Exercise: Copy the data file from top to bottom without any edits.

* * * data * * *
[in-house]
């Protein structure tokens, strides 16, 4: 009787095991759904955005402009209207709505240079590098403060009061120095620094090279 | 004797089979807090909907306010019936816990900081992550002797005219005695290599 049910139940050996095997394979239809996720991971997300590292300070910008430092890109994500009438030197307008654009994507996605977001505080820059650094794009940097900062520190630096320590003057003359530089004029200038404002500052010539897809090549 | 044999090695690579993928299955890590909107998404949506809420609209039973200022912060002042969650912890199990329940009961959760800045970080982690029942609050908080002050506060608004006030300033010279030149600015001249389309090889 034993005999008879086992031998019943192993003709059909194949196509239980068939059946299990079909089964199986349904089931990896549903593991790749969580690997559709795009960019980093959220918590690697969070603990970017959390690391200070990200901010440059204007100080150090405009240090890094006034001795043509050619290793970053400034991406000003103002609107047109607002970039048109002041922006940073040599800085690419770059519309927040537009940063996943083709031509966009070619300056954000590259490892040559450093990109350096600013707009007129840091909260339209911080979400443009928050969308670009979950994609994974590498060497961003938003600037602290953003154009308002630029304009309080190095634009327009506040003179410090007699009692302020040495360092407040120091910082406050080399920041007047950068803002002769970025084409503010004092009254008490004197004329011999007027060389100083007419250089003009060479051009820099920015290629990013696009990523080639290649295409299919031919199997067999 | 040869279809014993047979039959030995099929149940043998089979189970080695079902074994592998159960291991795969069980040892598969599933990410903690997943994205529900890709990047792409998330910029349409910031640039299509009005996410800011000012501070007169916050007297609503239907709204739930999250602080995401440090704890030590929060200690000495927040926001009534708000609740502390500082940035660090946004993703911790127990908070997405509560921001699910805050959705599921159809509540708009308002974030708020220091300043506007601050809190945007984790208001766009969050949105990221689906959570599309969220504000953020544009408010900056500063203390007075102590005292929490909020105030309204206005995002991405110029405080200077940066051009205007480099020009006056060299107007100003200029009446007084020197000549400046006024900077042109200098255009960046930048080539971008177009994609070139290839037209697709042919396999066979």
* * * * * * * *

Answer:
[in-house]
């Protein structure tokens, strides 16, 4: 009787095991759904955005402009209207709505240079590098403060009061120095620094090279 | 004797089979807090909907306010019936816990900081992550002797005219005695290599 049910139940050996095997394979239809996720991971997300590292300070910008430092890109994500009438030197307008654009994507996605977001505080820059650094794009940097900062520190630096320590003057003359530089004029200038404002500052010539897809090549 | 044999090695690579993928299955890590909107998404949506809420609209039973200022912060002042969650912890199990329940009961959760800045970080982690029942609050908080002050506060608004006030300033010279030149600015001249389309090889 034993005999008879086992031998019943192993003709059909194949196509239980068939059946299990079909089964199986349904089931990896549903593991790749969580690997559709795009960019980093959220918590690697969070603990970017959390690391200070990200901010440059204007100080150090405009240090890094006034001795043509050619290793970053400034991406000003103002609107047109607002970039048109002041922006940073040599800085690419770059519309927040537009940063996943083709031509966009070619300056954000590259490892040559450093990109350096600013707009007129840091909260339209911080979400443009928050969308670009979950994609994974590498060497961003938003600037602290953003154009308002630029304009309080190095634009327009506040003179410090007699009692302020040495360092407040120091910082406050080399920041007047950068803002002769970025084409503010004092009254008490004197004329011999007027060389100083007419250089003009060479051009820099920015290629990013696009990523080639290649295409299919031919199997067999 | 040869279809014993047979039959030995099929149940043998089979189970080695079902074994592998159960291991795969069980040892598969599933990410903690997943994205529900890709990047792409998330910029349409910031640039299509009005996410800011000012501070007169916050007297609503239907709204739930999250602080995401440090704890030590929060200690000495927040926001009534708000609740502390500082940035660090946004993703911790127990908070997405509560921001699910805050959705599921159809509540708009308002974030708020220091300043506007601050809190945007984790208001766009969050949105990221689906959570599309969220504000953020544009408010900056500063203390007075102590005292929490909020105030309204206005995002991405110029405080200077940066051009205007480099020009006056060299107007100003200029009446007084020197000549400046006024900077042109200098255009960046930048080539971008177009994609070139290839037209697709042919396999066979």